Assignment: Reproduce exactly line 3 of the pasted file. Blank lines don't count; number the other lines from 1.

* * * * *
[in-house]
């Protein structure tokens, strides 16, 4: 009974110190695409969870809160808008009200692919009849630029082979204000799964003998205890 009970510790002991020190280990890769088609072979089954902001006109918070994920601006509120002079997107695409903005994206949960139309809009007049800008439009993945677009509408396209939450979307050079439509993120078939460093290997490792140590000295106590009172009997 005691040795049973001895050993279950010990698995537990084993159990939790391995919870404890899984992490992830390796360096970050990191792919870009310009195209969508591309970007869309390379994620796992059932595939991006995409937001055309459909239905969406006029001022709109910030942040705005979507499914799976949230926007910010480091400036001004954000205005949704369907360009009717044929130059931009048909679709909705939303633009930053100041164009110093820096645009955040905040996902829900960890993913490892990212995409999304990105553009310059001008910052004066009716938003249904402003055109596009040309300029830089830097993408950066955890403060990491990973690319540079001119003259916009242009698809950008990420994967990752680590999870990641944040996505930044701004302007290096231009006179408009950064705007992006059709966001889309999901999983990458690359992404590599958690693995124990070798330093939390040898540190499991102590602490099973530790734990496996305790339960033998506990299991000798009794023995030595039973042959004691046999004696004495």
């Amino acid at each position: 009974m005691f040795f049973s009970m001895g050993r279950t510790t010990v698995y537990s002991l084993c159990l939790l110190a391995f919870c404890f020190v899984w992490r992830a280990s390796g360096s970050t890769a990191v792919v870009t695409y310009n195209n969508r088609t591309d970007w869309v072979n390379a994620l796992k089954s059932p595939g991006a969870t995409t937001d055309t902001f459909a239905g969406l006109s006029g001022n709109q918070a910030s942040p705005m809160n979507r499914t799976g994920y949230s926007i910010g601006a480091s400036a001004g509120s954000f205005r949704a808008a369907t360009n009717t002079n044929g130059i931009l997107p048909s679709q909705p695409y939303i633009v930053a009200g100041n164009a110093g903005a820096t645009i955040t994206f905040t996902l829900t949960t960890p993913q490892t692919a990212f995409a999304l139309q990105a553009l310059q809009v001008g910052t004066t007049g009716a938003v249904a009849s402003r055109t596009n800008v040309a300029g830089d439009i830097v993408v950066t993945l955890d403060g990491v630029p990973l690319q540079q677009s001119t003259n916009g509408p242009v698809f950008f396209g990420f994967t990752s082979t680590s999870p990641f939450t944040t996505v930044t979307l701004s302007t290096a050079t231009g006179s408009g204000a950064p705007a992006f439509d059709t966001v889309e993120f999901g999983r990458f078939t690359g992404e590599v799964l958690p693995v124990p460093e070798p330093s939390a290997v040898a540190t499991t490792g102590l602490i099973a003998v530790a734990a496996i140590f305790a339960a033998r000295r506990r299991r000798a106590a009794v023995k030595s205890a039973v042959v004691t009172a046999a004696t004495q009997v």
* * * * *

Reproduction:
């Amino acid at each position: 009974m005691f040795f049973s009970m001895g050993r279950t510790t010990v698995y537990s002991l084993c159990l939790l110190a391995f919870c404890f020190v899984w992490r992830a280990s390796g360096s970050t890769a990191v792919v870009t695409y310009n195209n969508r088609t591309d970007w869309v072979n390379a994620l796992k089954s059932p595939g991006a969870t995409t937001d055309t902001f459909a239905g969406l006109s006029g001022n709109q918070a910030s942040p705005m809160n979507r499914t799976g994920y949230s926007i910010g601006a480091s400036a001004g509120s954000f205005r949704a808008a369907t360009n009717t002079n044929g130059i931009l997107p048909s679709q909705p695409y939303i633009v930053a009200g100041n164009a110093g903005a820096t645009i955040t994206f905040t996902l829900t949960t960890p993913q490892t692919a990212f995409a999304l139309q990105a553009l310059q809009v001008g910052t004066t007049g009716a938003v249904a009849s402003r055109t596009n800008v040309a300029g830089d439009i830097v993408v950066t993945l955890d403060g990491v630029p990973l690319q540079q677009s001119t003259n916009g509408p242009v698809f950008f396209g990420f994967t990752s082979t680590s999870p990641f939450t944040t996505v930044t979307l701004s302007t290096a050079t231009g006179s408009g204000a950064p705007a992006f439509d059709t966001v889309e993120f999901g999983r990458f078939t690359g992404e590599v799964l958690p693995v124990p460093e070798p330093s939390a290997v040898a540190t499991t490792g102590l602490i099973a003998v530790a734990a496996i140590f305790a339960a033998r000295r506990r299991r000798a106590a009794v023995k030595s205890a039973v042959v004691t009172a046999a004696t004495q009997v």